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Panic of Girls: JCS reviews the new Blondie album

James Christopher Sheppard
reviews Panic of Girls
by Blondie

After some record company issues spanning almost a year, Blondie independently release their ninth studio album, Panic of Girls, on 4th July 2011. For die-hard fans, the special collectors edition of the album is available in UK from the beginning of June, complete with a 132 page magazine featuring an exclusive glance at the story behind the album, images, interviews and an overview of the band’s incredible career. So how does it sound? Impressively, Blondie seem to have come up with their freshest sounding collection of new songs in years. Panic of Girls furthers Blondie’s domination over the new wave genre and brings them into their fifth consecutive active decade as a band.

‘D-Day’
Establishing Blondie’s new sound as evolved and as edgy as ever, ‘D-Day’ is an up-beat, synth-tastic, addictive opening. This song has more punch than ‘Maria’, with an athemic chorus, big beats and Miss Deborah Ann Harry’s voice sounding young and passionate. Fans of early Blondie will go crazy for this. 9/10

‘What I Heard’
The second offering continues the up-beat new wave electro feel of ‘D-Day’. ‘What I Heard’ is catchy, punchy and would sound brilliant on radio. Definitely a contender for a single. 10/10

‘Mother’
First single from the album, ‘Mother’, is a great tool for getting lovers of Blondie and new listeners alike excited about the new album. With a simple video featuring the band performing the song in a zombie-filled club, that is exactly what ‘Mother’ is about, a band clearly having fun and loving what they're doing. 9/10

‘The End The End’
The fourth track takes the album in a completely different direction, but doesn’t stray too far from the many incarnations of Blondie over the years. ‘The End The End’ is the first of many chilled out, laid back reggae tinged song made for summer listening. Harry stays in the higher register of her voice here which gives a really old school Blondie feel to the song. 8/10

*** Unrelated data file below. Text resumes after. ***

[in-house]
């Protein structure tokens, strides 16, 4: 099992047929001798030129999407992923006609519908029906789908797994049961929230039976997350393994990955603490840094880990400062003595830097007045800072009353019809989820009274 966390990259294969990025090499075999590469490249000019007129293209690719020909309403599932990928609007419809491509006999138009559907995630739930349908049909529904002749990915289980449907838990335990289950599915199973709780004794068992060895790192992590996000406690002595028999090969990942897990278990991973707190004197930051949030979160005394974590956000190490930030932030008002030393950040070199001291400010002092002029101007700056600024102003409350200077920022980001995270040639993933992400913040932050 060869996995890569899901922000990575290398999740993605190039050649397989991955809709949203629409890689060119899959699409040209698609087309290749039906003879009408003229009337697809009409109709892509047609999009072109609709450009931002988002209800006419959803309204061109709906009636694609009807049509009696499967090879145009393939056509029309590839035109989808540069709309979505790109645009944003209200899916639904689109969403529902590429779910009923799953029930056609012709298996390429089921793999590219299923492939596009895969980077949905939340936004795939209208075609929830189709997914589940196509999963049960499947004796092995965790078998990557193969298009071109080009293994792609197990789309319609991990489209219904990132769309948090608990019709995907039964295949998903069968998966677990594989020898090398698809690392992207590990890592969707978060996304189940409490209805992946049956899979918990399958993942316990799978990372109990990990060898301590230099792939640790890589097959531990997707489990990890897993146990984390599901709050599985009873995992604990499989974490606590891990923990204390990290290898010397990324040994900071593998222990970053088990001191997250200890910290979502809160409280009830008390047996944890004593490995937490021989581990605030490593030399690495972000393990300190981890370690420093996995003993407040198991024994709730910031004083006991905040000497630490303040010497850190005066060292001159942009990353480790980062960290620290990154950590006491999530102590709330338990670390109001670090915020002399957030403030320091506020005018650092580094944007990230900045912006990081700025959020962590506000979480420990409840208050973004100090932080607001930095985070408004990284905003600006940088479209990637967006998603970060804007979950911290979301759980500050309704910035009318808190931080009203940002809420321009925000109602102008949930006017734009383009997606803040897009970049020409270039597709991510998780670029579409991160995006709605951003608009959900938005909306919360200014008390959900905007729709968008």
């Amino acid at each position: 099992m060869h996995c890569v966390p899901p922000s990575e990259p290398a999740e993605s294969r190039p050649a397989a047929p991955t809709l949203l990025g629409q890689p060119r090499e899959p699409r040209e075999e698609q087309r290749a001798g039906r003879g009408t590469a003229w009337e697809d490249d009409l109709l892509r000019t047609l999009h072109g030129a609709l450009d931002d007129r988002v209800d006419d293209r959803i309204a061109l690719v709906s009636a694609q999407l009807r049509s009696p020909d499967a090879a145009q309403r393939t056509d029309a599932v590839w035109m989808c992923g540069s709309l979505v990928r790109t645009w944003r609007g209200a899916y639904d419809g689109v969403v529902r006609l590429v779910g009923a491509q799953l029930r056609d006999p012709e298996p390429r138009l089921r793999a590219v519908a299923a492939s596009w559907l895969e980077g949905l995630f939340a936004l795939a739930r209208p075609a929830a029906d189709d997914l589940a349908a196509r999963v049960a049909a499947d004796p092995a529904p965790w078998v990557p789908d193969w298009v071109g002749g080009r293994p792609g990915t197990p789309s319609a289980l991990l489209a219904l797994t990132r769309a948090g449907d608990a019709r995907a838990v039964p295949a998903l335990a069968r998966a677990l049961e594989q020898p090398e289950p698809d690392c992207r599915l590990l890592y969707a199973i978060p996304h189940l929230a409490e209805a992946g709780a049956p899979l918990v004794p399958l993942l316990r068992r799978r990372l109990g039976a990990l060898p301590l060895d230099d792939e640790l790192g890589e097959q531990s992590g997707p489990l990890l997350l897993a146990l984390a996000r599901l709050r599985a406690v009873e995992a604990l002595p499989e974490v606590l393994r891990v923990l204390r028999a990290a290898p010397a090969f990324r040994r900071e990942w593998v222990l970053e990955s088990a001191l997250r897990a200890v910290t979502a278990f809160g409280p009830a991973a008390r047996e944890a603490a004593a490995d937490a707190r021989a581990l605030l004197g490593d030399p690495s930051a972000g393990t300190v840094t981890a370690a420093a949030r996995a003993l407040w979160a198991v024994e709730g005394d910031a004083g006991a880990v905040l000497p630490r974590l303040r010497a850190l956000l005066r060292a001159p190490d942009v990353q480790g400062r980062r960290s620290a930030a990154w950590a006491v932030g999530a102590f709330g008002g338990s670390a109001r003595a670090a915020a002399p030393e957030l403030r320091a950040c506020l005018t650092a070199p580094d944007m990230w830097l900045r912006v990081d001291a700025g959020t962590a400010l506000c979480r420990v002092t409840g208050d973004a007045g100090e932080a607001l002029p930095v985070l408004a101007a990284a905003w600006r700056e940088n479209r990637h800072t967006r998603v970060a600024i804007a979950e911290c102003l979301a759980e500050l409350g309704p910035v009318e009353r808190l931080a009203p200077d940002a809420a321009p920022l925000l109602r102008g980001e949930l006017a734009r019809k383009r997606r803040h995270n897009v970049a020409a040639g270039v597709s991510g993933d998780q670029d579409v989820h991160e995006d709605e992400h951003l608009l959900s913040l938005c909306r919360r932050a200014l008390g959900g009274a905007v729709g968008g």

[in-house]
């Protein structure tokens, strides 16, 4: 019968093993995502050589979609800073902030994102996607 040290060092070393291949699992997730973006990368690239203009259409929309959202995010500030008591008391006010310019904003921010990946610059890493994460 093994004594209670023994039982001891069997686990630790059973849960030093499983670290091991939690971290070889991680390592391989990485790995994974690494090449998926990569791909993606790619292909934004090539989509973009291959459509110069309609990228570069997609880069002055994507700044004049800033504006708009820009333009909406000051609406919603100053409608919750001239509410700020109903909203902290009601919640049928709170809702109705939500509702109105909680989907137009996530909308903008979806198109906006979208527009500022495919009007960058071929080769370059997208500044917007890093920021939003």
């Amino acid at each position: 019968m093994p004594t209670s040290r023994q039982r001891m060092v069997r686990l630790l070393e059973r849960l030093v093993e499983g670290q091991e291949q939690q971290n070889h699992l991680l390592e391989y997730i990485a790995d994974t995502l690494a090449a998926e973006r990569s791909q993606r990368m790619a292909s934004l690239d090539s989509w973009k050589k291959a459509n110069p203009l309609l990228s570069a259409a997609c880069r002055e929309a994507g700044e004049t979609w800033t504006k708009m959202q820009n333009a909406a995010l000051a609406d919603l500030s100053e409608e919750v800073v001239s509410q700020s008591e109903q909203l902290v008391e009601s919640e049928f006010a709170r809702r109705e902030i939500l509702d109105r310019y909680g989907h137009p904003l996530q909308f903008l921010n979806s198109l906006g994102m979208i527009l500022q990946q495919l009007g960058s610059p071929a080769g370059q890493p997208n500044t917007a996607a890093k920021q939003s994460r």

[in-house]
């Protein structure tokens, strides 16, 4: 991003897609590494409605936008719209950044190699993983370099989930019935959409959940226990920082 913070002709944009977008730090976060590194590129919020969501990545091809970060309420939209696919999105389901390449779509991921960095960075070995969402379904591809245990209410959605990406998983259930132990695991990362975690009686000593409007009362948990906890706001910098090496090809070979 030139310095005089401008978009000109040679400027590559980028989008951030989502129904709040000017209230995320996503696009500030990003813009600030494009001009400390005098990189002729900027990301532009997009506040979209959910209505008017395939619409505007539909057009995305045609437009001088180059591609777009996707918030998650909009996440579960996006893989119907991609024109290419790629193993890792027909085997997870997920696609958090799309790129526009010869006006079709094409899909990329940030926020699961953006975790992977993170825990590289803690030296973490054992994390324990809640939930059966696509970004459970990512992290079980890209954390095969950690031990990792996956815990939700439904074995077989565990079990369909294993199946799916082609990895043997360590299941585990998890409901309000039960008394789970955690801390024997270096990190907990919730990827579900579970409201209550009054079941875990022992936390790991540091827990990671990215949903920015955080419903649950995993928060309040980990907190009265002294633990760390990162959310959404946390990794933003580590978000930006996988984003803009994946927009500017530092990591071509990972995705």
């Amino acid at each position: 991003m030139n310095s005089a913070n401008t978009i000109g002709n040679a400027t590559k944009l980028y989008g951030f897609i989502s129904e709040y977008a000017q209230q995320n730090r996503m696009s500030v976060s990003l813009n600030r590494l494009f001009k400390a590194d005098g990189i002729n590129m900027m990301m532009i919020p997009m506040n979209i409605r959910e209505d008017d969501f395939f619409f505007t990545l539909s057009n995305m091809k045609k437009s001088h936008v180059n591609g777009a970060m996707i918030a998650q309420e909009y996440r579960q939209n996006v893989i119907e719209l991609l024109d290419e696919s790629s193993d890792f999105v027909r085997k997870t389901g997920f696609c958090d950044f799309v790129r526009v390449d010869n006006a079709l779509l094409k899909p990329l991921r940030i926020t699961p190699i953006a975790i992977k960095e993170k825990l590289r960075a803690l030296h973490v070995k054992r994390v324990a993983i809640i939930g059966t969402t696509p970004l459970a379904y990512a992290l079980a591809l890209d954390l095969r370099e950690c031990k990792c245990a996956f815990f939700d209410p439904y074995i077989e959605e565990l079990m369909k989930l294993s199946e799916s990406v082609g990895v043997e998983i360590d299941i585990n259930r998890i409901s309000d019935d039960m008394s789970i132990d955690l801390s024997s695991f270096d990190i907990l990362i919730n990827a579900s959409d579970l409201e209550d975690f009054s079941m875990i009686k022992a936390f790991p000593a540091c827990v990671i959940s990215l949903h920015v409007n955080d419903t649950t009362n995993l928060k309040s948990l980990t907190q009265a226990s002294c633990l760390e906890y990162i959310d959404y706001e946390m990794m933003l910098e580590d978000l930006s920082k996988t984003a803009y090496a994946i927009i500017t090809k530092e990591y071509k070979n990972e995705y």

‘Girlie Girlie’
Continuing the summery reggae vibe, ‘Girlie Girlie’ includes some of the funniest Blondie lyrics I know of, and even includes a cheeky giggle from Harry a couple of verses in where she is clearly acknowledging the ridiculousness of what she is singing. The giggle and the tongue in cheek lyrics make ‘Girlie Girlie’ a great and memorable, feel-good moment so far. 10/10

‘Love Doesn’t Frighten Me’
Back to a more contemporary Blondie sound, ‘Love Doesn’t Frighten Me’ rocks the tempo back up to where the first three tracks left us. Following the reggae break, this is a decent example of the band rocking out. 7/10

‘Words In My Mouth’
The first song of the album to slow the tempo right down doesn’t do an awful lot to further the album, but isn’t what I’d call bad, just possibly a tad paint by numbers and not terribly exciting. 5/10

‘Sunday Smile’
Back in mid-tempo-ville comes another reggae tinged number which is easy on the ears, featuring plenty of brass and a laid back atmosphere. Not bad, but not as strong as the previous reggae moments. 6/10

‘Wipe Off My Sweat’
Following two slightly tired moments, ‘Words In My Mouth’ and ‘Sunday Smile’, ‘Wipe Off My Sweat’ saves the album from trailing off and throws some fun and frivolity back into the mix. Don’t ask me what is being sung, because I haven’t got a clue, but the Latino beats and almost entirely Spanish lyrics sound pretty damn wonderful. 8/10

‘Le Bleu’
The multi-language theme now turns to French, and it surprisingly really works. I have rarely heard albums where the use of other languages has worked so well. ‘Le Bleu’ sounds authentically like a French classic already. A beautiful highlight to the album. 8/10

‘China Shoes’
The final song is a solemn slow ballad that casually builds around the guitar and Harry’s yearning for her lost love. ‘I left a note on the back page of your book’ she sings as she asks her past love to remember her. Universal regret is always a great closer. ‘China Shoes’ is a fine moment on an already solid album. 7/10

The Verdict: At 65, most of us hope to be collecting our pensions and waving goodbye to work altogether, but Debbie Harry and the rest of Blondie are not only still rocking out, but they are doing it just as well as they did over thirty years ago. Panic of Girls is a brilliant addition to an already glowing discography that should find Blondie new listeners as well as keep their loyal fans happy. We should also just mention that Panic of Girls features some seriously cool artwork. 8/10

Panic of Girls will be released in the UK on 4th July 2011 through Eleven Seven/EMI and as a special deluxe fan pack in certain stores on 1st June 2011 through Future Publishing.

James Christopher Sheppard is a freelance music critic based in Hull and London. His website is called Intellectual Intercourse.  
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